It’s also a story that falls into a somewhat unusual category: magical realism. This is a world where the saying that digging up one secret releases others isn’t just a saying, and where you’re not quite sure that the old tale in town about bottles filled with fog couldn’t be literally true. I really enjoy magical realism, which I first encountered in A Winter’s Tale by Helprin. I loved that book, but Allen’s book is more approachable and has such appeal and charm, not to mention very sweet romances.
Also, not to belabor the point from the previous point, but see how this story starts? So gently and softly, even though the second paragraph sets up tension and also assure you that this book really is fantasy, which isn’t obvious, btw, and I was kind of thinking it was contemporary when I picked it up off the TBR pile, but it’s not, quite; and I thought it might be a mystery, but it’s not that either – quite. One curious little detail is that the protagonists never do find out the truth about the thing that happened in the past and that’s driving the story now – isn’t that interesting? (The reader does find out, but not the protagonists.) But the way the secret stays hidden ties into the theme of friendship and loyalty very nicely.
Here’s a third example of an excellent beginning: Gunmetal Magic by Ilona Andrews.
For snappy dialogue and fun situations and a couple of GREAT practical jokes – I’m so tempted to give away the thing with the purple carpet, but I won’t – anyway, this is a great story. The story also offers a couple of very nice little tidbits about hyena behavior that are actually based on reality. Though that bit about how hyena siblings fight and kill each other, I don’t think that’s accurate, btw. Hans Kruuk never mentioned anything like that, and van Lawick provided anecdotal data which would tend to imply the reverse – strong friendly bonds between siblings. But the thing about hyena cubs digging dens too small for adults to fit into in order to get away from potentially deadly adult males is absolutely true.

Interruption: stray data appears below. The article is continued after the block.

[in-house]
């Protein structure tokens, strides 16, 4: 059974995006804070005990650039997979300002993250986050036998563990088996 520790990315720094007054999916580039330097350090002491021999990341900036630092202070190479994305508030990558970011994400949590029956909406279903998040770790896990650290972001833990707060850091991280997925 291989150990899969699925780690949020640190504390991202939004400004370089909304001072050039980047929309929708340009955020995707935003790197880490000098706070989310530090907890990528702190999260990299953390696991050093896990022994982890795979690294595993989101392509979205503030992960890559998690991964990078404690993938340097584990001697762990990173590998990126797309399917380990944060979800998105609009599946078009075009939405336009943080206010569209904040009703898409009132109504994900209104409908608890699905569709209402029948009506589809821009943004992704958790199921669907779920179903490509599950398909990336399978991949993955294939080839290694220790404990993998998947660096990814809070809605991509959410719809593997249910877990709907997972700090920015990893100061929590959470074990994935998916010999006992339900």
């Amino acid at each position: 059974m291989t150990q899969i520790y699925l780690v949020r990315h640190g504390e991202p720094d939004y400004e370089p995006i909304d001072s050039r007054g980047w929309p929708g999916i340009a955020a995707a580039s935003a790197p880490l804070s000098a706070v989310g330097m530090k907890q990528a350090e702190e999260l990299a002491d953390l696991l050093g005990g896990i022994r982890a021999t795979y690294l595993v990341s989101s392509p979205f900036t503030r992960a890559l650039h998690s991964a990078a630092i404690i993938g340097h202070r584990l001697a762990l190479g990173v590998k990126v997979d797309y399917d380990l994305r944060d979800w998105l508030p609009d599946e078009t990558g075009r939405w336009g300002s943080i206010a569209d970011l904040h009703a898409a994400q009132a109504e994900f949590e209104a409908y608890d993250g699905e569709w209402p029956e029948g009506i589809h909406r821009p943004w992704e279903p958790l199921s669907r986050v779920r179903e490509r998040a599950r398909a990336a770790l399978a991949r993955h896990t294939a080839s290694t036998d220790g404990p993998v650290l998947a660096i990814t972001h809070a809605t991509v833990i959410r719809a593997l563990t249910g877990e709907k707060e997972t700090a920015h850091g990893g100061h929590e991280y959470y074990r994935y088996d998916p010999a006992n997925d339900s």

Plus besides the stuff about hyenas, we get an Olde English Bulldogge! Nobody even knows that breed exists except me! And Ilona Andrews, apparently! I LOVE the way these authors know their dogs! So unusual!
Anyway, if you’re thinking about picking up a paranormal, this is a great choice. If you’ve never tried paranormals, this series is a good place to start, but I’ll just add that the first book is okay, the second better, and the series really hits its stride after that, so be patient and pick up the first three before you make up your mind. And the other series, the Edge series by the same authors – also quite good.
Plus! GUNMETAL MAGIC itself is long enough you don’t feel cheated, but – and though this is mentioned on the back cover, it was a nice surprise for me – as a bonus there’s also a hundred-page Kate Daniels novella at the back.
My head hit the sidewalk. Candy jerked me up by my hair and slammed my face into the asphalt.
So you see, sometimes you really do start in the middle of the action. I didn’t want to leave everybody with the idea that you never do this. There’s this tiny little prologue, disguised as a couple of paragraphs of a newspaper article and clearly meant to orient new readers, but I think the authors are expecting most readers to be familiar with their world and characters, and I suspect they are right. So they jump right in with a series of action scenes before we start to develop the important personal dilemmas and relationship stuff that form the heart of the story.
On the other hand . . . ever hear how you aren’t supposed to start a novel with your protagonist waking up from a dream? Because actually, the above snippet IS a dream, and then Andrea wakes up. And it’s a great scene, because she’s tucked in the closet and holding a butcher’s knife. Sleepwalking to get a butcher’s knife probably does not count as the sort of dream that bores people! Which of course is why it works to start this book.
So. What an author should strive to do is use the very first page to establish style and tone, setting and character, and then maybe get the plot started. But if the rest falls into place, I do think the reader will give you a few pages to get to the action. Whereas if you jump into the action without nailing the rest, a whole lot of readers will close your book and go on to the next on their TBR pile, because action and plot are nothing without character and context.
I will add, this has been the Working on Beginning a Novel summer for me. I usually try to finish a project over the summer. Not this year! I have instead started four (4) different novels, each of which are between 50 and 100 pages long now. This year, I may need to actually participate in NaNoWriMo in order to finish one by the end of the year…